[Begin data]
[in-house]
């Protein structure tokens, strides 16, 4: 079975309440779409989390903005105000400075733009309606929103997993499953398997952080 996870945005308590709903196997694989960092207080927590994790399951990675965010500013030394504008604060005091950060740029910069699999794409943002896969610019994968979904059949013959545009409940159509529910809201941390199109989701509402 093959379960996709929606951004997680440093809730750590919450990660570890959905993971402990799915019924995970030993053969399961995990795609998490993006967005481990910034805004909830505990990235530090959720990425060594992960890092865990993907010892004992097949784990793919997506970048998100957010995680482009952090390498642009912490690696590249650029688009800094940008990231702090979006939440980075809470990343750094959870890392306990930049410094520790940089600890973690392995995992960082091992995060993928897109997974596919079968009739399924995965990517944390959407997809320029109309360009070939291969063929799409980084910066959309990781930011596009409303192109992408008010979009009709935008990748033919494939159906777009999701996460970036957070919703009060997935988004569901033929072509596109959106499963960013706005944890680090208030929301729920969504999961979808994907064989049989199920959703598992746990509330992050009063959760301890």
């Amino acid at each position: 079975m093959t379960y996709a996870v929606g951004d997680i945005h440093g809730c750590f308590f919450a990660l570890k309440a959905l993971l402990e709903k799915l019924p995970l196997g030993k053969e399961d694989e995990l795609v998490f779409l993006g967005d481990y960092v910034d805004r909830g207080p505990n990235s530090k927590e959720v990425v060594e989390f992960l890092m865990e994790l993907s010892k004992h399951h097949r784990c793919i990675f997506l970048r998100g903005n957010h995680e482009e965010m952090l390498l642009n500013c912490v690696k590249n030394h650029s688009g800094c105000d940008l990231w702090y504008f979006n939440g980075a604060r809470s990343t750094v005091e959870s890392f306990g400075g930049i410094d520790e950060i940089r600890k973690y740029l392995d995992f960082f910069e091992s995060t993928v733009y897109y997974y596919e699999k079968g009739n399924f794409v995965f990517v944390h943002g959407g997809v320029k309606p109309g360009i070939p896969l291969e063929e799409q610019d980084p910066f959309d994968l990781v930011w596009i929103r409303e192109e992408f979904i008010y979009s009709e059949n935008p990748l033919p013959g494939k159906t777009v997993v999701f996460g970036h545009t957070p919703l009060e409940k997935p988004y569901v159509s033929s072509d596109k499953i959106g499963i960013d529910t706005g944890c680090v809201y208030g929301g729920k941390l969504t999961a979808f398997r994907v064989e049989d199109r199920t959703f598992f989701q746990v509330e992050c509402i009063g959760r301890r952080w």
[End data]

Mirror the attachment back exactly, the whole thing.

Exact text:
[in-house]
């Protein structure tokens, strides 16, 4: 079975309440779409989390903005105000400075733009309606929103997993499953398997952080 996870945005308590709903196997694989960092207080927590994790399951990675965010500013030394504008604060005091950060740029910069699999794409943002896969610019994968979904059949013959545009409940159509529910809201941390199109989701509402 093959379960996709929606951004997680440093809730750590919450990660570890959905993971402990799915019924995970030993053969399961995990795609998490993006967005481990910034805004909830505990990235530090959720990425060594992960890092865990993907010892004992097949784990793919997506970048998100957010995680482009952090390498642009912490690696590249650029688009800094940008990231702090979006939440980075809470990343750094959870890392306990930049410094520790940089600890973690392995995992960082091992995060993928897109997974596919079968009739399924995965990517944390959407997809320029109309360009070939291969063929799409980084910066959309990781930011596009409303192109992408008010979009009709935008990748033919494939159906777009999701996460970036957070919703009060997935988004569901033929072509596109959106499963960013706005944890680090208030929301729920969504999961979808994907064989049989199920959703598992746990509330992050009063959760301890």
């Amino acid at each position: 079975m093959t379960y996709a996870v929606g951004d997680i945005h440093g809730c750590f308590f919450a990660l570890k309440a959905l993971l402990e709903k799915l019924p995970l196997g030993k053969e399961d694989e995990l795609v998490f779409l993006g967005d481990y960092v910034d805004r909830g207080p505990n990235s530090k927590e959720v990425v060594e989390f992960l890092m865990e994790l993907s010892k004992h399951h097949r784990c793919i990675f997506l970048r998100g903005n957010h995680e482009e965010m952090l390498l642009n500013c912490v690696k590249n030394h650029s688009g800094c105000d940008l990231w702090y504008f979006n939440g980075a604060r809470s990343t750094v005091e959870s890392f306990g400075g930049i410094d520790e950060i940089r600890k973690y740029l392995d995992f960082f910069e091992s995060t993928v733009y897109y997974y596919e699999k079968g009739n399924f794409v995965f990517v944390h943002g959407g997809v320029k309606p109309g360009i070939p896969l291969e063929e799409q610019d980084p910066f959309d994968l990781v930011w596009i929103r409303e192109e992408f979904i008010y979009s009709e059949n935008p990748l033919p013959g494939k159906t777009v997993v999701f996460g970036h545009t957070p919703l009060e409940k997935p988004y569901v159509s033929s072509d596109k499953i959106g499963i960013d529910t706005g944890c680090v809201y208030g929301g729920k941390l969504t999961a979808f398997r994907v064989e049989d199109r199920t959703f598992f989701q746990v509330e992050c509402i009063g959760r301890r952080w």